The bag has just the right amount of structure. Whereas the Arkel bag was heavier -- custom-made for a grueling two-month tour with all kinds of abuse -- this one features enough stiffness to protect my camera and phone, but is still plenty lightweight.

Flip up the front flap, and you'll find a nifty hidden map case. Secure it with a metal snap near the bars, and you're navigating in style (the background fabric is a deep scarlet, a very stylish touch). The map case is smaller than the giant pocket the Arkel offers, of course, but should easily meet the needs of any day tripper.

It also feature a zip pocket underneath reflective trim on the front side:

Borrowing a leaf from much more expensive bags, the main compartment is lined in a bright crimson, which makes finding smaller or darker-colored items easier. There's a hefty, clear plastic pocket big enough for most phones or digital point-and-shoot cameras -- even for both, depending on size. The outside of the front flap also has a flat zip pocket, where you might hide money, extra maps, thin tools, and so forth.

One reason I chose this modestly-sized bag was my intention to pair it with a saddlebag of a similar size. My plan was to spread out the load, keep it light both front and back, and yet have plenty of room for any extra gear I might need for longer or colder rides. This way, I wouldn't have to deal with an over-sized, over-priced, painfully-authentic French bag perched pretentiously over my front wheel on an otherwise useless rack. I would have all that capacity, but twice the flexibility.

I found just what I was looking for in Banjo's small saddle bag in their Minnehaha canvas and leather line. (See second photo, and stay tuned for seat bag review soon.) Even when full (and that's about 9 liters, for those keeping score at home -- a lot of stuff) bike handling seems totally unaffected. Mission accomplished.

When a bag of this quality costs a paltry $29.00, it's hard to complain, but I feel obliged to mention a few points. Craftsmanship does not rule here: the Velcro handlebar straps are off-center on my model (see first photograph), and have thus worn away the electrician's tape on one inside edge of my bar wrap. If I leave the bag on, it's not visible, but the bar tape is effectively destroyed and needs to be replaced. I'll have to devise some remedy or other for the sandpaper effect of the straps.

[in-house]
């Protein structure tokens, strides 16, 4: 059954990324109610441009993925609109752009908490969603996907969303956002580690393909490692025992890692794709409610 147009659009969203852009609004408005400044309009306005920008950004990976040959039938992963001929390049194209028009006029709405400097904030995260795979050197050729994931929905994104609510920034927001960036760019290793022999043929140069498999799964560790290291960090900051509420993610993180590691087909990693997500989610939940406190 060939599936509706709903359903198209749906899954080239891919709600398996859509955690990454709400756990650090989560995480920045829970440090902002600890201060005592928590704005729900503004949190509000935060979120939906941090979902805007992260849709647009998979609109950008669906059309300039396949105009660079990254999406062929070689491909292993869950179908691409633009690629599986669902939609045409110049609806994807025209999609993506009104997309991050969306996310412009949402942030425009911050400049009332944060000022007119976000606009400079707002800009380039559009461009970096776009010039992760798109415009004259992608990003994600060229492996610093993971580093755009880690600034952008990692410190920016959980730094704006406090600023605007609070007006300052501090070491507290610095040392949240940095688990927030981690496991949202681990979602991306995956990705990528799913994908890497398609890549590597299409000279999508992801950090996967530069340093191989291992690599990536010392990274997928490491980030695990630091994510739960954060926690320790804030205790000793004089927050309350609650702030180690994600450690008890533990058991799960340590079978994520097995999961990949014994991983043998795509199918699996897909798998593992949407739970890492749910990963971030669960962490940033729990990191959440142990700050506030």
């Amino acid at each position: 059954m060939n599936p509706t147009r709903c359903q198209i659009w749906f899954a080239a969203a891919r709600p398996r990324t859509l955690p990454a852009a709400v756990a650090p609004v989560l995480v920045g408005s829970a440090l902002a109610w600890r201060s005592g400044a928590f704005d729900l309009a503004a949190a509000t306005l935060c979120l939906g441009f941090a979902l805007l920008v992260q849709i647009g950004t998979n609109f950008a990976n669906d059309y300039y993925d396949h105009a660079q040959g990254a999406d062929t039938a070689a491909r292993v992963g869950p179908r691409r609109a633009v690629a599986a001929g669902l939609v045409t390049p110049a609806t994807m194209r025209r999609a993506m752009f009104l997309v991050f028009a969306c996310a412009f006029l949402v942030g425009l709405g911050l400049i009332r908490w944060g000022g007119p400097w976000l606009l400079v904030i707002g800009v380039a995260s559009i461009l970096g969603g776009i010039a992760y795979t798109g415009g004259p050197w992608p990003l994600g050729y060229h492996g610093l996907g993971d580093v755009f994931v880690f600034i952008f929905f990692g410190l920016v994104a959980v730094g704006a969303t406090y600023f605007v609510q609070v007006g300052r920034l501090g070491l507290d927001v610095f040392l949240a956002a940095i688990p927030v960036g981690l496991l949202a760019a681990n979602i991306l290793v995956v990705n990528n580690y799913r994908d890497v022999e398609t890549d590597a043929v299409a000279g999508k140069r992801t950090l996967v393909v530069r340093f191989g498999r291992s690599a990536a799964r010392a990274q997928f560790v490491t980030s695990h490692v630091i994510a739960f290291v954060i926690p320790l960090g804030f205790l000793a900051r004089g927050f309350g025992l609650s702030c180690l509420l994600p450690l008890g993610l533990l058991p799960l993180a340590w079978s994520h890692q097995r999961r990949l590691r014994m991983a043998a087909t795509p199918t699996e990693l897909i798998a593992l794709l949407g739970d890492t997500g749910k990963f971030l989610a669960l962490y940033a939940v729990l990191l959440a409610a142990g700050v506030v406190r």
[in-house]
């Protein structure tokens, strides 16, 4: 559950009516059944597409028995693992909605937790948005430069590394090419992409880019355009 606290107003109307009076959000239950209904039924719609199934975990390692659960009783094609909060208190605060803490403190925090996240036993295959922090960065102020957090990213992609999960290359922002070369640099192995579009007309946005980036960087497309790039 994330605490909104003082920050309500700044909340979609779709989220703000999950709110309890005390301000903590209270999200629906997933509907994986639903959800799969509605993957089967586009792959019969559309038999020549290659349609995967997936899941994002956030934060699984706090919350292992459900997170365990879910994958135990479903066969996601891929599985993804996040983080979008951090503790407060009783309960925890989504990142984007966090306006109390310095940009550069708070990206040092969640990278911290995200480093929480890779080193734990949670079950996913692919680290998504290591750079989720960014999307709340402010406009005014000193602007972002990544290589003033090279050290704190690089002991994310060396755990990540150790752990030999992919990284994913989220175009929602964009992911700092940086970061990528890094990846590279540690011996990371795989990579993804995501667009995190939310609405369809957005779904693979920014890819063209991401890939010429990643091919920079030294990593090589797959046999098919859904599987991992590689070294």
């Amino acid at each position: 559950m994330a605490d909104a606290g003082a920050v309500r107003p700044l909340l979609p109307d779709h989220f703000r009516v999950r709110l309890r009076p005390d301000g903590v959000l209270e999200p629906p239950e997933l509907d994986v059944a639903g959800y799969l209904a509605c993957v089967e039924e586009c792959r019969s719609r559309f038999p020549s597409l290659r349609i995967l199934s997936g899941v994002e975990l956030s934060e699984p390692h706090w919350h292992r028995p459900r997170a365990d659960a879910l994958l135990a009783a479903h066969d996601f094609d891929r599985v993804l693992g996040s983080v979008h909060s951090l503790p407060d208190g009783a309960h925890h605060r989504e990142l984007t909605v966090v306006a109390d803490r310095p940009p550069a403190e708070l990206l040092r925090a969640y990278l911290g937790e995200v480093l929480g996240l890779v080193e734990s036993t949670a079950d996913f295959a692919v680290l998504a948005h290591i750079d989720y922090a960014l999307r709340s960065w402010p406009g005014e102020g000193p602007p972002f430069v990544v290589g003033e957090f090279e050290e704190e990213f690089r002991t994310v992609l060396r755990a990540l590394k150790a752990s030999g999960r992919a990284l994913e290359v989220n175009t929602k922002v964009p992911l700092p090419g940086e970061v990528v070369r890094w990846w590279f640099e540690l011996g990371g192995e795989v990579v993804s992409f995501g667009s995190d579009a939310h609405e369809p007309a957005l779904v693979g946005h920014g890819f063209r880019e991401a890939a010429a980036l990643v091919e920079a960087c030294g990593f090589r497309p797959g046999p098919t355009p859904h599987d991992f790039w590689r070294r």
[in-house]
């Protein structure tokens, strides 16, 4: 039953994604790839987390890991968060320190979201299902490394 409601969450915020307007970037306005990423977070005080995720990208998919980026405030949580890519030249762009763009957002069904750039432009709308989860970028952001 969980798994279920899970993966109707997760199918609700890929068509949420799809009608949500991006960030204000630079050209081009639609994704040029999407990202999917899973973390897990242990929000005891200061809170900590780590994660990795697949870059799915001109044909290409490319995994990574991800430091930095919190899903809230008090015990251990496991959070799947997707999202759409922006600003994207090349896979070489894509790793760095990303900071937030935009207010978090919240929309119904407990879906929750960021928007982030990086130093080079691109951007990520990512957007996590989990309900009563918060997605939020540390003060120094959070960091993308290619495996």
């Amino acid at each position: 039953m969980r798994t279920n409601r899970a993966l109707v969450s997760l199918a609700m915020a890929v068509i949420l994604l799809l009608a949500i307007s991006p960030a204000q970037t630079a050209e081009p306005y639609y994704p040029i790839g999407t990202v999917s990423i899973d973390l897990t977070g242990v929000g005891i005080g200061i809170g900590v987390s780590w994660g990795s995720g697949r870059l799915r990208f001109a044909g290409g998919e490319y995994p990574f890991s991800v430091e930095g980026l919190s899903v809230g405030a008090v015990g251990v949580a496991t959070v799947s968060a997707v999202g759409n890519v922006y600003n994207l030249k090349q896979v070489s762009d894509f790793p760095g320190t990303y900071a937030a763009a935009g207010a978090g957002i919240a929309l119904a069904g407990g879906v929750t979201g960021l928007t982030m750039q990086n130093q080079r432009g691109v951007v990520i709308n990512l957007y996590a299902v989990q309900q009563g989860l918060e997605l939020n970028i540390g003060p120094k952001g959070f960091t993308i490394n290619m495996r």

Another point: this bag doesn't advertise itself as waterproof, and it's not. I rode home once through a torrential storm with monumental winds, and the outer fabric was drenched. However, everything in the inner plastic zippered pocket was dry, and everything else was barely damp, if at all. It was, however, a brief ride. If you want a hermetic seal, hit me up for that Arkel bag. It costs more, but even baby chicks would arrive warm and fluffy after a ride through Noah's Flood.

Finally, there will obviously be less room on the 'bars with the the Velcro version of this bag. My hands (admittedly large) fit just a little behind the outside corners of the bag for a somewhat centered bar position, but I will not be protecting my cold fingers from the wind behind the bag's modest bulk, as I could with the quick-release model. Nor will I be mounting a bar-clamp for a headlight. The good news is, this trade-off bothers me far less than I thought it would.

In all, I am very pleased indeed. With the two-bag set-up, I no longer have to pay style dues and jam all my snacks and layers into straining jersey pockets. (Really, who first thought that look was cool?) I've ridden hundreds of miles and felt totally prepared and light as I need to be.  It all sits quietly tucked away, readily accessible, with little-to-no performance penalty. And there's room for an apple from that farmer's market I pass, or a bottle or loaf of something I pick up for my loved ones waiting patiently at home.

The perfect set-up for an adventure-loving cyclist.